By Alan Gibson
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When the Rhythm is Right

This article is over 22 years, 4 months old
Review of exhibition 'Paul Klee: The Nature of Creation' at the Hayward Gallery, London
Issue 261

It is a joy to step in from a grey London to the warm North African colours and playful lines of Swiss artist Paul Klee. Klee (1879-1940) spent most of his adult life in Germany, where his career culminated in 1921 when he became master of arts at the famous Bauhaus school. From the beginning, the Bauhaus was an institution based on radical views of art and its role in society. Klee left shortly before the Nazis closed it down.

Over the previous two decades Klee had immersed himself in the major question of the day for artists–what was their role in a world where religion and other traditional institutions were undergoing such rapid change, a process which reached its horrific climax in the First World War?

Klee’s quest led him into explorations of Cubism, Expressionism and a host of other movements. It also took him to Paris, and to Tunisia–a 17-day visit that was to have an enormous influence on his understanding of colour and tonality. Mainly self taught, Klee devoted much of his work to exploring the components that make up a painting and, through that, the process of creativity.

Building on his lectures at the Bauhaus, Klee became one of the few great artists to write down his thoughts in an accessible manner. As a result he is often referred to as a philosopher of art, giving the impression of being dry and detached from the world around him. This is far from the truth. He took an active interest in the tumultuous events in Europe at the time. In 1919, during the short life of the Bavarian Communist uprising, Klee announced his readiness to join the Action Committee of Revolutionary Artists. And Klee’s wonderful sense of humour, his love of nature and the world around him, and his humanism shine out in a myriad of different ways from all his works.

The Hayward exhibition brings together works mainly from Klee’s period at the Bauhaus–one of his most productive periods in a career that saw the production of almost 10,000 works. They show Klee returning again and again to exploring how the three main components of a work of art–lines, forms and colour–can be brought together to produce an interpretation of nature.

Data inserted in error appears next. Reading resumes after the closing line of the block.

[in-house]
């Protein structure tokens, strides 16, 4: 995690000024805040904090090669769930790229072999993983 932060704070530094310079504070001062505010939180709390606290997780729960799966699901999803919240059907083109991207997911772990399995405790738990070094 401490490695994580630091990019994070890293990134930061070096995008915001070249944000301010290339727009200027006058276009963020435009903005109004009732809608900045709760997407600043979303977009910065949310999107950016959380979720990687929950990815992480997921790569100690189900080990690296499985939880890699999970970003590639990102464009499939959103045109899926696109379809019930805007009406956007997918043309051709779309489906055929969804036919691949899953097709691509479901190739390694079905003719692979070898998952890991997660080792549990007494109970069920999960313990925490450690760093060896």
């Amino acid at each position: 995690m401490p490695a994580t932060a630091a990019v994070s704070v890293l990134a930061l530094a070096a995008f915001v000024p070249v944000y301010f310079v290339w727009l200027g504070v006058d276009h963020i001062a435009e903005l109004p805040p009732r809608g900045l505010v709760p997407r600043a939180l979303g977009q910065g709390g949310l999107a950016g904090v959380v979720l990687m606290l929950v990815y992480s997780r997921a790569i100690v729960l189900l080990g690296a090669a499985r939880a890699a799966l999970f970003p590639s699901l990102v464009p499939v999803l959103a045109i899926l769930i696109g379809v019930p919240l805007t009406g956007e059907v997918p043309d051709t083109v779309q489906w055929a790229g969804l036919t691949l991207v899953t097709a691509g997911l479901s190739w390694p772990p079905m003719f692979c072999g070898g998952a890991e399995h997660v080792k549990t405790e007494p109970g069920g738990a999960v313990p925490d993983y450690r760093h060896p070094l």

He insisted to his students that an artist does not produce the visible but makes visible what is there. He argued that the world is not some fixed set of elements to be transposed onto a canvas, but that it ‘once looked different and, in the future, will look different again’–that it is a process in itself.

The works also bring out Klee’s stress on rhythm–he was an accomplished musician-in the creation of a work of art. It shows Klee’s love of materials and the way he would use several different methods in a single work to produce the effect he was striving for.

In this sense Klee was an artist’s artist, forever showing what can happen if different elements and methods are combined in a way which exploits each for its particular effect. I have two criticisms of the exhibition. First, it does not show how Klee’s art influenced so much of the work that flowed from the Bauhaus, particularly in the fields of textiles and stained glass. Second, the curators’ organisation of the works according to themes can be difficult to follow. But don’t let this stop you visiting what is nonetheless an exhibition of a great virtuoso.

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